From the NFL to Federal Prison, Aaron Hernandez is Not What He Aspired to Be
Everyone knew the name Aaron Hernandez in the NFL. Now everyone knows him for his role in the murders of three people.
A Double Life
Aaron Hernandez has always been a superstar when it came to football. Born in Bristol, Connecticut, he began playing football in high school and earned himself a spot on the team at the University of Florida. He was drafted by the New England Patriots in the 2010 NFL Draft and helped them secure a spot in the 2011 Super Bowl.
Everything in his life was perfect until he was arrested for the murder of his friend, 27-year-old Odin Lloyd.
Hernandez’s life during the day was football. At night, he hung out with gang members. After his father, Dennis, passed away when Aaron was in high school, Aaron’s behavior changed erratically. His father was abusive, reportedly beating and molesting Hernandez as a child. It was reported that while at the University of Florida, Hernandez got into a bar fight over a tab, and burst the manager’s eardrum. The University settled an agreement, and no charges were pursued.
Hernandez was also suspected as a culprit that shot and killed two men outside a club. Several witnesses were called in to identify Hernandez, but it was never confirmed that it was him. Another instance included him shooting his cousin, Alexander Bradley, in 2013, and leaving his body in a parking lot. Bradley survived but lost an eye, and later filed a civil suit in 2016.
His behavior even affected his chances in the NFL. On personality tests, he scored low on emotional adjustment and was kicked off of Florida’s team after his junior year.
Lloyd, Hernandez’s girlfriend’s sister’s boyfriend, (did you get that?) was a semi-professional football player and one of Hernandez’s closest friends. Lloyd was shot and killed on June 17, 2013, and his body was found a mile away from Hernandez’s house in North Attleborough. Hernandez was arrested on June 26, after an overwhelming amount of DNA evidence matched him to the crime. A blunt was found near the body that matched Hernandez, and bullet casings found in Hernandez’s car matched those in Lloyd’s body.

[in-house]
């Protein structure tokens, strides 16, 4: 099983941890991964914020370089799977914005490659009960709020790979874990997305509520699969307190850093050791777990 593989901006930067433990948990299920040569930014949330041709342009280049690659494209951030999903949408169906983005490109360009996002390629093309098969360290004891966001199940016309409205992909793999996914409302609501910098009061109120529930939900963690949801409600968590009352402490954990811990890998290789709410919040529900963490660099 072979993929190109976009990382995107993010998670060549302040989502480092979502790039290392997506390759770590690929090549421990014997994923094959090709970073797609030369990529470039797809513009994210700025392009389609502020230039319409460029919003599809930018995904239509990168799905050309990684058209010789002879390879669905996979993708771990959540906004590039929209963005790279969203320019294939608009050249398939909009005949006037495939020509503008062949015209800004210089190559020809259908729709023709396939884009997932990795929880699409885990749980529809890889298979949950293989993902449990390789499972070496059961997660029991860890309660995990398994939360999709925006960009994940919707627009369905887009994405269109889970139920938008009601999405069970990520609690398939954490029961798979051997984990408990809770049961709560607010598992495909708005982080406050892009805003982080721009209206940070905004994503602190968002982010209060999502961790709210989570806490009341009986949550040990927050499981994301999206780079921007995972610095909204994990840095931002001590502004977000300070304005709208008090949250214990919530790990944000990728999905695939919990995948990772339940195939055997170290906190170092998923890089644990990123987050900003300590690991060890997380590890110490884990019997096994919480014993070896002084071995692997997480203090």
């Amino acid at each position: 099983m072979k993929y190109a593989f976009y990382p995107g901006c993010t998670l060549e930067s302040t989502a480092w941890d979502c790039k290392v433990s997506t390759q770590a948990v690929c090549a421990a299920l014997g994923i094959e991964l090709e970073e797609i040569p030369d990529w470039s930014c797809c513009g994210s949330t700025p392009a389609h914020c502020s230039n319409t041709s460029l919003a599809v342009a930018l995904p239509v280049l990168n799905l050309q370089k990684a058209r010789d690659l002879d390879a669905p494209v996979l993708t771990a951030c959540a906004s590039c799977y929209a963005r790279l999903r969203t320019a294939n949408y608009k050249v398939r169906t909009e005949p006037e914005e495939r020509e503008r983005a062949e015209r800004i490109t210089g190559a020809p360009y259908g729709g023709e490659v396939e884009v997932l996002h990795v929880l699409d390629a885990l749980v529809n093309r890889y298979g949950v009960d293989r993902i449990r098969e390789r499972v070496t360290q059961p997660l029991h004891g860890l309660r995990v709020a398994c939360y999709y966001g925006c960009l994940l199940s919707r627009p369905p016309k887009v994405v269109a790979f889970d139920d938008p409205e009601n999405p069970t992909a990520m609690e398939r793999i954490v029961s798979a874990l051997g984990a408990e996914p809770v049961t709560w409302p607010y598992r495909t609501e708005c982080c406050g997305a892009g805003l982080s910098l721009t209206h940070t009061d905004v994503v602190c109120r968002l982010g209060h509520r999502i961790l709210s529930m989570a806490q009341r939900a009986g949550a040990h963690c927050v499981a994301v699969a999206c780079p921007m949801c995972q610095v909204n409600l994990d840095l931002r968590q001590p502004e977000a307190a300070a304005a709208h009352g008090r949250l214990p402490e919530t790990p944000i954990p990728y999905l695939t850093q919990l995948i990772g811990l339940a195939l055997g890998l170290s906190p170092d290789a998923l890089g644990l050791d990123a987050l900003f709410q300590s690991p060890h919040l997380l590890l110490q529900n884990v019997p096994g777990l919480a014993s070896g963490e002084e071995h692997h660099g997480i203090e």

He was sentenced to life on April 15, 2015. Carlos Ortiz and Ernest Wallace, friends of Hernandez, were with him on the night of the murder and were convicted of being accessories to the crime.
Hernandez wasn’t out of trouble quite yet. While investigating for Lloyd’s murder, officials turned to Hernandez’s cousin, Alexander Bradley. At his house, they found the car linked to the double shooting back outside the club back in 2012. Now, they could tie him to those murders as well. Bradley told police that one of the men spilled a drink on Hernandez, causing him to blow up in a fit of rage. He convinced Bradley to drive by the two men as they were leaving the club, shot them repeatedly, then drove away.
In Hernandez’s 2017 trial for the double murder, he testified that Bradley actually shot the two men. Hernandez was later acquitted of the crime.
Five days after his acquittal, on April 19, Hernandez was found dead by hanging in his prison cell. His death was ruled a suicide.
Why Did He Do It?
There isn’t just one reason as to why he ended his life. However, when his sudden death sparked speculation, experts began to wonder if there was a deeper reason besides spending life in prison.
Hernandez’s father was notoriously homophobic. He constantly yelled gay slurs at his sons when they did something wrong. It was something he did not want for his sons. After Hernandez’s death, a man named Dennis Sansoucie came forward and spoke about their relationship in high school. He said they began exploring a sexual relationship in middle school, which continued into high school. Hernandez dated Shayanna Jenkins throughout high school, whom he was engaged to and shared a daughter with at the time of his death.
Scientists later discovered that Hernandez’s brain scans showed high signs of chronic traumatic encephalopathy, a degenerative brain disease caused by consecutive concussions. Most lead to behavioral issues and early dementia, and many patients are coincidentally ex-football players. Labs reported that Hernandez’s CTE signs were astronomical.
Is the NFL to blame? Or was it his repressed sexuality brought to shame by his homophobic father? There’s no one reason why Hernandez took his own life. His rage began from an early age and resulted in multiple murders. The Netflix Documentary Killer Inside: The Mind of Aaron Hernandez depicts the murder trials and their effect on the sports world. It could also mean a big change for the future of the NFL’s health treatment for the players.